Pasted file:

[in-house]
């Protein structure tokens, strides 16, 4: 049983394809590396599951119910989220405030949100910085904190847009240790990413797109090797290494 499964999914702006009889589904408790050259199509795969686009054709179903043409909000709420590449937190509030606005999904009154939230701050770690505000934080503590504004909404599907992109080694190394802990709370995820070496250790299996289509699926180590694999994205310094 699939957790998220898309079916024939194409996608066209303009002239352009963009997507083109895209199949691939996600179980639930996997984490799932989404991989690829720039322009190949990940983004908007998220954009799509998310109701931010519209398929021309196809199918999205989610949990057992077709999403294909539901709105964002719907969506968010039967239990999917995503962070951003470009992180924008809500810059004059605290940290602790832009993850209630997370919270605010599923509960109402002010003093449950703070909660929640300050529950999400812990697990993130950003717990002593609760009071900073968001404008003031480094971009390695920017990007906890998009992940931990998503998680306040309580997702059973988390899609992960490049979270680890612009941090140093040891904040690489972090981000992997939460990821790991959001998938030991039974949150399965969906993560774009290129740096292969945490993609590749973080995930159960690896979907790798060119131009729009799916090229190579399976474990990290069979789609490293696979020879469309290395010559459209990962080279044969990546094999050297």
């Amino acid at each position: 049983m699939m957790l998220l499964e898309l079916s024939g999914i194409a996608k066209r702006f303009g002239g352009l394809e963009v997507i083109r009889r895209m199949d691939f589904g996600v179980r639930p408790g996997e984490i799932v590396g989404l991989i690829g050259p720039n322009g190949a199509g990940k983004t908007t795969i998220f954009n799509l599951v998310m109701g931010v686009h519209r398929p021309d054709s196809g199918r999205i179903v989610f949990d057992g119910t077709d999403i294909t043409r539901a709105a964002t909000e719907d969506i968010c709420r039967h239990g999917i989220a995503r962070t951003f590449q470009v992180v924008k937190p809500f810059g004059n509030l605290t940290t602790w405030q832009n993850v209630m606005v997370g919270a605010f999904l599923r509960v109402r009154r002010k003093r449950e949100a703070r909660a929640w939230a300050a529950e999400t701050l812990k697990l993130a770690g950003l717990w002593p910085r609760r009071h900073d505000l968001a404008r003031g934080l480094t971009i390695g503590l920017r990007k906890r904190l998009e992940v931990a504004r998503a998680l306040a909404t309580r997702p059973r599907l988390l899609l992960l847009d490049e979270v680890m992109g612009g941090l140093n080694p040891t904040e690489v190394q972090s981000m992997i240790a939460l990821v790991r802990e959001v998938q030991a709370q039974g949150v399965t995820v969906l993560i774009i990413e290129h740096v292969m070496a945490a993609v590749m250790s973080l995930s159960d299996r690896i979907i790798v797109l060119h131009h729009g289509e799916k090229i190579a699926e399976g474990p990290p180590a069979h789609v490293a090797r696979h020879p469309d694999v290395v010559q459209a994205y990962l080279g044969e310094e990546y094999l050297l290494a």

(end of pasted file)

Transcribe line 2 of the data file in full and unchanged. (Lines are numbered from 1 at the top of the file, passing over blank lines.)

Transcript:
């Protein structure tokens, strides 16, 4: 049983394809590396599951119910989220405030949100910085904190847009240790990413797109090797290494 499964999914702006009889589904408790050259199509795969686009054709179903043409909000709420590449937190509030606005999904009154939230701050770690505000934080503590504004909404599907992109080694190394802990709370995820070496250790299996289509699926180590694999994205310094 699939957790998220898309079916024939194409996608066209303009002239352009963009997507083109895209199949691939996600179980639930996997984490799932989404991989690829720039322009190949990940983004908007998220954009799509998310109701931010519209398929021309196809199918999205989610949990057992077709999403294909539901709105964002719907969506968010039967239990999917995503962070951003470009992180924008809500810059004059605290940290602790832009993850209630997370919270605010599923509960109402002010003093449950703070909660929640300050529950999400812990697990993130950003717990002593609760009071900073968001404008003031480094971009390695920017990007906890998009992940931990998503998680306040309580997702059973988390899609992960490049979270680890612009941090140093040891904040690489972090981000992997939460990821790991959001998938030991039974949150399965969906993560774009290129740096292969945490993609590749973080995930159960690896979907790798060119131009729009799916090229190579399976474990990290069979789609490293696979020879469309290395010559459209990962080279044969990546094999050297």